Anthelmintic (de-wormer) and immunomodulator, can cause nausea, diarrhea, and dizziness. Increasingly found in cocaine supplies, associated with cases of reversible immune system dysfunction.
Lidocaine, Procaine
Local anesthetics, used as cocaine diluents to mimic the numbing effect of cocaine. Can cause nausea, vomiting, dizziness, tremors, and convulsions. Lidocaine's presence in cocaine seems to be in decline.
Mannitol (Mannite)
A sugar alcohol and a diuretic that characteristically makes cocaine adulterated with it more sweet tasting.
Methylephedrine
A stimulant chemical.
Phenacetin
Analgesic and fever reducer, withdrawn by the U.S. FDA in 1983 because of possible carcinogenicity and kidney toxicity. Increasingly found as a primary adulterant in illicit cocaine. Acetaminophen is a metabolite of phenacetin.
Quinine
An odorless, bitter chemical used to cut cocaine and heroin. Dangerous when injected.
Talc (magnesium trisilicate)
A soft mineral, pharmacologically inert. Easy to detect and very dangerous to inject.
References #
  1. Brunt TM, Rigter S, Hoek J, et al. "An analysis of cocaine powder in the Netherlands". Addiction. 2009;104(5):798-805.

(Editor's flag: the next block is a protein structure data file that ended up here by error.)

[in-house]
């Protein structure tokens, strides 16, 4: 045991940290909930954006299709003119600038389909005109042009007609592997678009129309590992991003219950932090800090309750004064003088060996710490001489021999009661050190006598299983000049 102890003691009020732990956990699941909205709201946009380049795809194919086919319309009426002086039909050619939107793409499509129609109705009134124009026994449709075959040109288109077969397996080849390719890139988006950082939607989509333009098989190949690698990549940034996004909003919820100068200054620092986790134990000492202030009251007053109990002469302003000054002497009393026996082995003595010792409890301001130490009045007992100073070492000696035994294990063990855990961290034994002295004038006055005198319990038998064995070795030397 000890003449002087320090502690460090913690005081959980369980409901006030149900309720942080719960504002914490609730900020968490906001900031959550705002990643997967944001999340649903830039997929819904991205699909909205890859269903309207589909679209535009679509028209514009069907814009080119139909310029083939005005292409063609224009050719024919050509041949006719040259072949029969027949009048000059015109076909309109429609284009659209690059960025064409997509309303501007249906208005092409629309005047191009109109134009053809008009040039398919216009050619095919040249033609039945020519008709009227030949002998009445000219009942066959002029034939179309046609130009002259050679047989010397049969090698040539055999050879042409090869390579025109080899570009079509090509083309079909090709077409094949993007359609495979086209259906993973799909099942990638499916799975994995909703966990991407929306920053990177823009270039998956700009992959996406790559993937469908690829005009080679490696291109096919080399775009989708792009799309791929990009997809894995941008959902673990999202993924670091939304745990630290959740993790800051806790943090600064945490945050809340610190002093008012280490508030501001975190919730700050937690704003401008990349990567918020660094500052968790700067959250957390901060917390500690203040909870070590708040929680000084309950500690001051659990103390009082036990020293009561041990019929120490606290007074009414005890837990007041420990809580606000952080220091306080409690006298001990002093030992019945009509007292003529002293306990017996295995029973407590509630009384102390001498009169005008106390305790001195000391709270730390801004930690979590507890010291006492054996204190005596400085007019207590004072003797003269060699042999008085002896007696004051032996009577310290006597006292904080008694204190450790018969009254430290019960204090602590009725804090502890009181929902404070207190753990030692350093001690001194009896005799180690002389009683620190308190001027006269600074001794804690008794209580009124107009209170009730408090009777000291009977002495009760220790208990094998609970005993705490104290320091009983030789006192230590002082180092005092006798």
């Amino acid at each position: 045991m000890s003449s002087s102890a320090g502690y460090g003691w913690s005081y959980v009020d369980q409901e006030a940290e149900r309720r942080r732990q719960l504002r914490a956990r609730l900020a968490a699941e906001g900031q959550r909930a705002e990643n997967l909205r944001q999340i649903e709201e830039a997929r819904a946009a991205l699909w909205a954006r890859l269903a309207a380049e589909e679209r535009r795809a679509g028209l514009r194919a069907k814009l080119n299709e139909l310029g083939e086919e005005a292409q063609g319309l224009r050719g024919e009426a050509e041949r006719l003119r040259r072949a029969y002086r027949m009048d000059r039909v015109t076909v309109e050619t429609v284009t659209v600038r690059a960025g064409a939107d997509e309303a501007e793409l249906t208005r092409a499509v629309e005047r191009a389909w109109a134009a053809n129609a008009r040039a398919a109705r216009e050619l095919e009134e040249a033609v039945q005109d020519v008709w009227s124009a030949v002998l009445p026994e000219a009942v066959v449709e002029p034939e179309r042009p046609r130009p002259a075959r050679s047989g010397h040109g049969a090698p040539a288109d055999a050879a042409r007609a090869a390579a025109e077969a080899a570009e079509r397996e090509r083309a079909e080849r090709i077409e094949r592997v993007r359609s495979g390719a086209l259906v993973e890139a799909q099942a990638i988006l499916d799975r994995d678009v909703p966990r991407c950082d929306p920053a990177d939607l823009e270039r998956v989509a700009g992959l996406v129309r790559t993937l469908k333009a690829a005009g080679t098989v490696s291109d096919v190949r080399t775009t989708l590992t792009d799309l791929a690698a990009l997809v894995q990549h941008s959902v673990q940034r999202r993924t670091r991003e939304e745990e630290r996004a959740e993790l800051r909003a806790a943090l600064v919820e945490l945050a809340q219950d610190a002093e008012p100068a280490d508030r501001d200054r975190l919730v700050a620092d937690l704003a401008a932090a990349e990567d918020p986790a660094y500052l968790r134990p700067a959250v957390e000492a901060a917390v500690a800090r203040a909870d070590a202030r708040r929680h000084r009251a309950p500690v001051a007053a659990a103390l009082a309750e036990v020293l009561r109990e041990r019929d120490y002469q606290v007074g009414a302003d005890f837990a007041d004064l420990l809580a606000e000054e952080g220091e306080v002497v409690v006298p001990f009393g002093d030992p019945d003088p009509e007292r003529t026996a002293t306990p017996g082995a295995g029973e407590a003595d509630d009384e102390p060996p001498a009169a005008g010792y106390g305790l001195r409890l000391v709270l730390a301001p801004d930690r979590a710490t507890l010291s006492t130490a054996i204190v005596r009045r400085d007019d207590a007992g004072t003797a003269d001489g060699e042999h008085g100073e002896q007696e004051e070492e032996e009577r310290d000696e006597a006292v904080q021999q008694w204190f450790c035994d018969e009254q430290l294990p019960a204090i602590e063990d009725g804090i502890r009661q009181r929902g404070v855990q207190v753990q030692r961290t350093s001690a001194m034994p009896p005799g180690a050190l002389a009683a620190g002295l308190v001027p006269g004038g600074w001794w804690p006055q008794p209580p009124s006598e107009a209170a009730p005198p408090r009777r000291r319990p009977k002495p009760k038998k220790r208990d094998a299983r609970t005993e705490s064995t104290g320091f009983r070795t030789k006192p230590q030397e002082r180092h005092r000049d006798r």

2. Gottlieb A. "The Pleasures of Cocaine". The Twentieth Century Alchemist. 1976.

Levamisole is Not New
Although levamisole has been a known adulterant in cocaine since at least 2002,[SAMHSA 2009] on September 21, 2009, the U.S. Substance Abuse and Mental Health Services Administration (SAMHSA) made the surprising announcement that levamisole had been found in "over 70 percent of the illicit cocaine analyzed [by the DEA] in July. In addition, a recent analysis in Seattle, Washington found that almost 80 percent of the individuals who test positive for cocaine also test positive for levamisole."[SAMHSA 2009]

Following the SAMHSA alert, the European Monitoring Centre for Drugs and Drug Addiction (EMCDDA) also sent out an email alert, which claimed that levamisole was found in over 50% of cocaine samples tested in the United Kingdom and the Netherlands during a period in 2009.[Ventura 2009] Previous reports by the DEA and testing conducted by a number of other organizations had shown levamisole present in cocaine, but in a much smaller percentage of tested samples than reported by the DEA in August/September 2009. For example, in October 2008, the DEA reported detecting levamisole in 30% of the bricks of cocaine that they analyzed,[DEA Microgram Oct 2008] and Health Canada reported 11% of cocaine samples from April to December 2008 were contaminated with levamisole.[Zhu 2009]